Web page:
I'm not sure if you are disagreeing with either of my statements above, that (1) there are no known problems which take exponential time but which can be checked in polynomial time, or that (2) if such a problem could be found it would prove that P != NP.
Ah, I see the communications glitch was at my end!
You were being precise: NP-complete is not known (for sure) to be exponentially hard, so NP-complete problems are not counterexamples to statement (1) But maybe (2) doesn't follow. There must be problems where checking some negative cases (in the TSP sense) takes more than polynomial time (maybe doesn't terminate), but positive answers can be checked in polynomial time. Those would fit the criteria, but not be in NP. (Trying to make one up ...)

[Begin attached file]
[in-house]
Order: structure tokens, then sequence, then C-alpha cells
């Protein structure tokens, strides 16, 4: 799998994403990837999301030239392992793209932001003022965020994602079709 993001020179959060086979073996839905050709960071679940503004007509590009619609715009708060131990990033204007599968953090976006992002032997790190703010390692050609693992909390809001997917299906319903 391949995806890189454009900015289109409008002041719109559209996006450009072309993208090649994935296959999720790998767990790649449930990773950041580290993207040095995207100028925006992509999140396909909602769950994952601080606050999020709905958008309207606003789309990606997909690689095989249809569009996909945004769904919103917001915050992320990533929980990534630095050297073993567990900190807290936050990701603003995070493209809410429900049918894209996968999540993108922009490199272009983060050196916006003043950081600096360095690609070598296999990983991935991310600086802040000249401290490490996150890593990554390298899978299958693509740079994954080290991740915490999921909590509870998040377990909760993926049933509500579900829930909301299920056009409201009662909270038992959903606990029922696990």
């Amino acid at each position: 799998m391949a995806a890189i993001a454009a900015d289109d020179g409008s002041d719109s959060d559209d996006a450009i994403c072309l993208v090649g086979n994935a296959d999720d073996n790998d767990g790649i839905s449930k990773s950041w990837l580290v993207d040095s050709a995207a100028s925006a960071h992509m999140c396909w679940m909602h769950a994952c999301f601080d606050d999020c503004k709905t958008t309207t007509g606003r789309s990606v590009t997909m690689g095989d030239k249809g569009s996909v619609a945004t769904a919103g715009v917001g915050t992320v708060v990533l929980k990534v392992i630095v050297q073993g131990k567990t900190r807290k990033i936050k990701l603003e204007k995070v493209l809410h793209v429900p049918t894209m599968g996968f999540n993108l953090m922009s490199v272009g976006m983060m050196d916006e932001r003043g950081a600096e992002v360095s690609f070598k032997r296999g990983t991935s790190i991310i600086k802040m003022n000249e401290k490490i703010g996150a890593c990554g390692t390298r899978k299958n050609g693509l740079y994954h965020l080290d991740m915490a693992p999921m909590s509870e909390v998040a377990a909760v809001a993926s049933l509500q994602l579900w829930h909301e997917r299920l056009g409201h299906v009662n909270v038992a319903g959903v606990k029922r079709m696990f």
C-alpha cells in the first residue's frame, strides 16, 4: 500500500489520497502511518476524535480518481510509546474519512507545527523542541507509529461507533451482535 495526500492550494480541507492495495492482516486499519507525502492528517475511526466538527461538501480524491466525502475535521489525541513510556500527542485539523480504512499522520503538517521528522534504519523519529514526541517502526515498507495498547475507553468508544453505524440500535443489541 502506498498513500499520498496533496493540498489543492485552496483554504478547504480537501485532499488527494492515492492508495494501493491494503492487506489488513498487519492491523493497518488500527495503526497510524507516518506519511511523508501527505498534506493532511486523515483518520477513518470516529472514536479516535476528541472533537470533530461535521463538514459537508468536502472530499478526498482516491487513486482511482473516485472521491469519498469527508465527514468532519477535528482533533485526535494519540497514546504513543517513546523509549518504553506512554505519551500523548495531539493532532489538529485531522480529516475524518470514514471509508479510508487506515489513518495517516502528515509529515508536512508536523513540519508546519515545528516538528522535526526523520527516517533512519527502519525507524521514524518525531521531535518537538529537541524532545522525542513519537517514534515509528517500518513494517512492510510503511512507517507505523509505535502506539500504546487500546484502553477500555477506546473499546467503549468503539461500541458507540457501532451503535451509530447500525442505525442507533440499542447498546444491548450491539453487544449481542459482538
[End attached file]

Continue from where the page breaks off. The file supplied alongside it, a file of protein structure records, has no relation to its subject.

As I understand the state of play, factoring into primes is not known to be NP-complete, but the contrary is not known, either. Factoring is strongly suspected not to be NP-complete but that has not been proven. So it is still possible that factoring into primes is just as hard as the TSP, although it is thought to be unlikely (it would imply that NP = coNP).
Right again, though apparently opinions differ about the unknowns: <http://www.math.okstate.edu/~wrightd/crypt/crypt-intro/node23.html> >> ... It is suspected but not yet known that factoring is NP-complete.